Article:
How Time Spent in a Japanese POW Camp Created a Zionist War Hero

The one-armed Russian veteran and Zionist pioneer Joseph Trumpeldor distinguished himself for his courage in fighting in the Jewish Legion during World War I; he may be best known in Israel today for his death defending the Galilean village of Tel Hai from Arab attack in 1920. According to legend his final words were, “It is good to die for our country.” But less well known is the story of how Trumpeldor’s commitment to Zionism was shaped by his experience in the Russo-Japanese war (1904-5). As Dor Saar-Man writes, Trumpeldor was captured by the Japanese in the battle of Port Arthur, during which he had been hit by shrapnel and Russian doctors had amputated part of his arm:

The Japanese physicians re-operated on his amputation injury and managed to prevent a life-threatening infection. Wishing to demonstrate [to the West] their proper treatment of Russian prisoners of war, . . . the Japanese allowed the Jews among them to have a somewhat autonomous community life within the [POW] camp. The Jews resided separately and held their own events and cultural activities, including some Zionist activities.

Trumpeldor had been drawn to Zionism even before the Russo-Japanese war, but [his attraction to the movement] intensified during his captivity. Until then he had been exposed primarily to assimilated Jews. . . . But in captivity, surrounded by Jewish and Zionist comrades, he became a zealous Zionist. He devoted his energies to establishing and maintaining a Jewish community in the camp, and began correspondening with Zionist leaders.

He arranged various activities: Trumpeldor had the prisoners publish a newspaper in Yiddish, which was distributed inside and outside the camp and was quite successful; he [also] organized a school for Jewish soldiers. Though he was not religious, and was not particularly concerned with holidays and prayers, Trumpeldor made sure that all the prisoners’ religious needs were met. This included prayers, holidays, kosher food for Passover, Rosh Hashanah cards, and the like. . . .

When the war ended, Trumpeldor was released. He was determined to come to the land of Israel to continue Zionist activity.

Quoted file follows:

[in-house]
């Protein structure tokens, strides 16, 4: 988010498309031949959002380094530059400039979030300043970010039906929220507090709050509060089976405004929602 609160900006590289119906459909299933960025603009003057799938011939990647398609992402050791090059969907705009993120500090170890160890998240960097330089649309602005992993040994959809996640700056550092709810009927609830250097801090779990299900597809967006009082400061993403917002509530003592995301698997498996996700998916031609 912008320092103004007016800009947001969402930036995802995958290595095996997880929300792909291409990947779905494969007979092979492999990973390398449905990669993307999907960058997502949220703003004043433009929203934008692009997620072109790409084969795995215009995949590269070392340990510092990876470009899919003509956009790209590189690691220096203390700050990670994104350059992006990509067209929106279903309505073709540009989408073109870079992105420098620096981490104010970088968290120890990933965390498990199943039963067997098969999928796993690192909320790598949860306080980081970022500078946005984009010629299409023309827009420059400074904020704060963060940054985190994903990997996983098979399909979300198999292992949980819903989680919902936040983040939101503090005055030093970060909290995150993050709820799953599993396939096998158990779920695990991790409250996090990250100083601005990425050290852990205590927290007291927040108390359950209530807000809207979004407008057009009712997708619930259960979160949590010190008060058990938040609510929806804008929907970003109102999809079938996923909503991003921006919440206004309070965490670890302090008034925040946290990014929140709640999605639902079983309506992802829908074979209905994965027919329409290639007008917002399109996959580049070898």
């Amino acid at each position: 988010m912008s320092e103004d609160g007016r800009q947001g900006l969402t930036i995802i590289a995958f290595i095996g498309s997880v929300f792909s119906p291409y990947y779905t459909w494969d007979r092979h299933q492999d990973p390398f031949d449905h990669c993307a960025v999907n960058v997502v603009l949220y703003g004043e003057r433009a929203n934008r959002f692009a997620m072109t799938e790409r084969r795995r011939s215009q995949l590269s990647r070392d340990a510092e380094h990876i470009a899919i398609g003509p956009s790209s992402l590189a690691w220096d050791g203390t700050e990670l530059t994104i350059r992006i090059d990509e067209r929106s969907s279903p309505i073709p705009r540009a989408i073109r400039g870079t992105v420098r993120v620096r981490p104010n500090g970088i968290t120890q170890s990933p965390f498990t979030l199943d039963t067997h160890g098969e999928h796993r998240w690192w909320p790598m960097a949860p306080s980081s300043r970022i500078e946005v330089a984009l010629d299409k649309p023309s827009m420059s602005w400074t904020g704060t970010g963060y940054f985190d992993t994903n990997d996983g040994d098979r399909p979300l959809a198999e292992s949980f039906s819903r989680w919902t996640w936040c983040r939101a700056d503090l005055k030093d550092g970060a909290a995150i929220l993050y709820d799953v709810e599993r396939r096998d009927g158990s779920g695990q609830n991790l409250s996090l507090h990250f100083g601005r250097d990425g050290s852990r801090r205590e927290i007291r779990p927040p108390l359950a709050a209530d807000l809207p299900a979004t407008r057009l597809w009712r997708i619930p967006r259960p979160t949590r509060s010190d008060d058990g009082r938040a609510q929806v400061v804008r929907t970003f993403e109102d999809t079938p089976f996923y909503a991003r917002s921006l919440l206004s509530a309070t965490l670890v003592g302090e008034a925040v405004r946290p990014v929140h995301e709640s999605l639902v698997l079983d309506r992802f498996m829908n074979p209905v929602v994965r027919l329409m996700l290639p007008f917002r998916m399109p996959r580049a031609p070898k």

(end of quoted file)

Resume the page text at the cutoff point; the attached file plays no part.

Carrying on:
Read more at Museum of the Jewish People

More about: History & Ideas, Japan, Jews in the military, Russia, Zionism

 

Hizballah Is Learning Israel’s Weak Spots

On Tuesday, a Hizballah drone attack injured three people in northern Israel. The next day, another attack, targeting an IDF base, injured eighteen people, six of them seriously, in Arab al-Amshe, also in the north. This second attack involved the simultaneous use of drones carrying explosives and guided antitank missiles. In both cases, the defensive systems that performed so successfully last weekend failed to stop the drones and missiles. Ron Ben-Yishai has a straightforward explanation as to why: the Lebanon-backed terrorist group is getting better at evading Israel defenses. He explains the three basis systems used to pilot these unmanned aircraft, and their practical effects:

These systems allow drones to act similarly to fighter jets, using “dead zones”—areas not visible to radar or other optical detection—to approach targets. They fly low initially, then ascend just before crashing and detonating on the target. The terrain of southern Lebanon is particularly conducive to such attacks.

But this requires skills that the terror group has honed over months of fighting against Israel. The latest attacks involved a large drone capable of carrying over 50 kg (110 lbs.) of explosives. The terrorists have likely analyzed Israel’s alert and interception systems, recognizing that shooting down their drones requires early detection to allow sufficient time for launching interceptors.

The IDF tries to detect any incoming drones on its radar, as it had done prior to the war. Despite Hizballah’s learning curve, the IDF’s technological edge offers an advantage. However, the military must recognize that any measure it takes is quickly observed and analyzed, and even the most effective defenses can be incomplete. The terrain near the Lebanon-Israel border continues to pose a challenge, necessitating technological solutions and significant financial investment.

Read more at Ynet

More about: Hizballah, Iron Dome, Israeli Security